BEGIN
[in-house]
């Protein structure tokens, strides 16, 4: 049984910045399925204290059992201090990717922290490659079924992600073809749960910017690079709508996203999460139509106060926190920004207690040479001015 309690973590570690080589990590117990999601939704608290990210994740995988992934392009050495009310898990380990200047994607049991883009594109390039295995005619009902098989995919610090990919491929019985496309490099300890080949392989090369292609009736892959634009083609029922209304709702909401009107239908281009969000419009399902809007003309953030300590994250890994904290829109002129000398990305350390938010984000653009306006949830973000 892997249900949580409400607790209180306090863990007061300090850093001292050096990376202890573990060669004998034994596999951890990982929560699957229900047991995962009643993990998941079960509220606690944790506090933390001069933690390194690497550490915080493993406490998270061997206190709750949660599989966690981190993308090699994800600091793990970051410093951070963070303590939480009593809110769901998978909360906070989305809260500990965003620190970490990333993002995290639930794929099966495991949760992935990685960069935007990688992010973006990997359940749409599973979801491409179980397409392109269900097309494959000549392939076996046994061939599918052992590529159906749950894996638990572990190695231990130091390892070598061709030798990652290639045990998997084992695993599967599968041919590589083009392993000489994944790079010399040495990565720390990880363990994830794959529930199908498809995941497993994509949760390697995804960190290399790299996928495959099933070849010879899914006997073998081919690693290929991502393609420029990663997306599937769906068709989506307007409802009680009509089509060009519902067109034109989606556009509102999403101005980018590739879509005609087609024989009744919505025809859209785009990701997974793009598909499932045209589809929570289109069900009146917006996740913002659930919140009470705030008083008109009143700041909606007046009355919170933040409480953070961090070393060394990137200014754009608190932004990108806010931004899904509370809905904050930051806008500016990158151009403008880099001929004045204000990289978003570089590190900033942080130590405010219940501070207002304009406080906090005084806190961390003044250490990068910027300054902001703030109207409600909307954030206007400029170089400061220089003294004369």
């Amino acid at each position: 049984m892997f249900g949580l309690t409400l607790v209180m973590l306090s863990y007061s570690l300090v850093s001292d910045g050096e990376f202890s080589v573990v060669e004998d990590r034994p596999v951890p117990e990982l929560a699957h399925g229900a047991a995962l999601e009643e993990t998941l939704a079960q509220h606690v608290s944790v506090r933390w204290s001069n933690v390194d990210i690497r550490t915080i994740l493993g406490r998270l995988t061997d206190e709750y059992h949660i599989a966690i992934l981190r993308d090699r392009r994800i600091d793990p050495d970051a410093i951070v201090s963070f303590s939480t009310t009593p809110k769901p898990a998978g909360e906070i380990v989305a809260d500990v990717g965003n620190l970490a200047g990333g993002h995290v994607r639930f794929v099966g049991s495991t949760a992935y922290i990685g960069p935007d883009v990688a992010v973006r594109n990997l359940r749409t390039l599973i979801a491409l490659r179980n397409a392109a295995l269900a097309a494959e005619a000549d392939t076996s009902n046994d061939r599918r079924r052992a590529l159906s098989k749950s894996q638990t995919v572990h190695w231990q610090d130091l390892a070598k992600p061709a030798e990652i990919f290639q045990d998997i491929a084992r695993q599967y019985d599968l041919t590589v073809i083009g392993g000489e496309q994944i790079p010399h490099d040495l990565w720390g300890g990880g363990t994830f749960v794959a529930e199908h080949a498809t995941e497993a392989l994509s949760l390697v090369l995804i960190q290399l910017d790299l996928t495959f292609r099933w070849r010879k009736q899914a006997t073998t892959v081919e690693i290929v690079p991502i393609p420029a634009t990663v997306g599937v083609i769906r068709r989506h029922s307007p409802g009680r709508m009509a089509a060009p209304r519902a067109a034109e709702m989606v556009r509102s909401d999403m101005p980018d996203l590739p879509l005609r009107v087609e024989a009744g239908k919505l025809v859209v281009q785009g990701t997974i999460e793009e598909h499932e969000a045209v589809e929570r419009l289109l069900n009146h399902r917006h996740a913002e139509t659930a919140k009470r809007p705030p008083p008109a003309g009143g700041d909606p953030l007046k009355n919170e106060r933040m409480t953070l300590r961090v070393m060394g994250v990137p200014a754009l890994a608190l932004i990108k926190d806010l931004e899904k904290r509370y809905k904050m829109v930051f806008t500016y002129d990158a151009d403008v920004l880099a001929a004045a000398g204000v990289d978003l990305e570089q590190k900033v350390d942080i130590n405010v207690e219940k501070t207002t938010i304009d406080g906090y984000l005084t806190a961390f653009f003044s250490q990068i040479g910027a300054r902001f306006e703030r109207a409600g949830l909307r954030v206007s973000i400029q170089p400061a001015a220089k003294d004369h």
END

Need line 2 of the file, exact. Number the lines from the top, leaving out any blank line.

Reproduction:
């Protein structure tokens, strides 16, 4: 049984910045399925204290059992201090990717922290490659079924992600073809749960910017690079709508996203999460139509106060926190920004207690040479001015 309690973590570690080589990590117990999601939704608290990210994740995988992934392009050495009310898990380990200047994607049991883009594109390039295995005619009902098989995919610090990919491929019985496309490099300890080949392989090369292609009736892959634009083609029922209304709702909401009107239908281009969000419009399902809007003309953030300590994250890994904290829109002129000398990305350390938010984000653009306006949830973000 892997249900949580409400607790209180306090863990007061300090850093001292050096990376202890573990060669004998034994596999951890990982929560699957229900047991995962009643993990998941079960509220606690944790506090933390001069933690390194690497550490915080493993406490998270061997206190709750949660599989966690981190993308090699994800600091793990970051410093951070963070303590939480009593809110769901998978909360906070989305809260500990965003620190970490990333993002995290639930794929099966495991949760992935990685960069935007990688992010973006990997359940749409599973979801491409179980397409392109269900097309494959000549392939076996046994061939599918052992590529159906749950894996638990572990190695231990130091390892070598061709030798990652290639045990998997084992695993599967599968041919590589083009392993000489994944790079010399040495990565720390990880363990994830794959529930199908498809995941497993994509949760390697995804960190290399790299996928495959099933070849010879899914006997073998081919690693290929991502393609420029990663997306599937769906068709989506307007409802009680009509089509060009519902067109034109989606556009509102999403101005980018590739879509005609087609024989009744919505025809859209785009990701997974793009598909499932045209589809929570289109069900009146917006996740913002659930919140009470705030008083008109009143700041909606007046009355919170933040409480953070961090070393060394990137200014754009608190932004990108806010931004899904509370809905904050930051806008500016990158151009403008880099001929004045204000990289978003570089590190900033942080130590405010219940501070207002304009406080906090005084806190961390003044250490990068910027300054902001703030109207409600909307954030206007400029170089400061220089003294004369």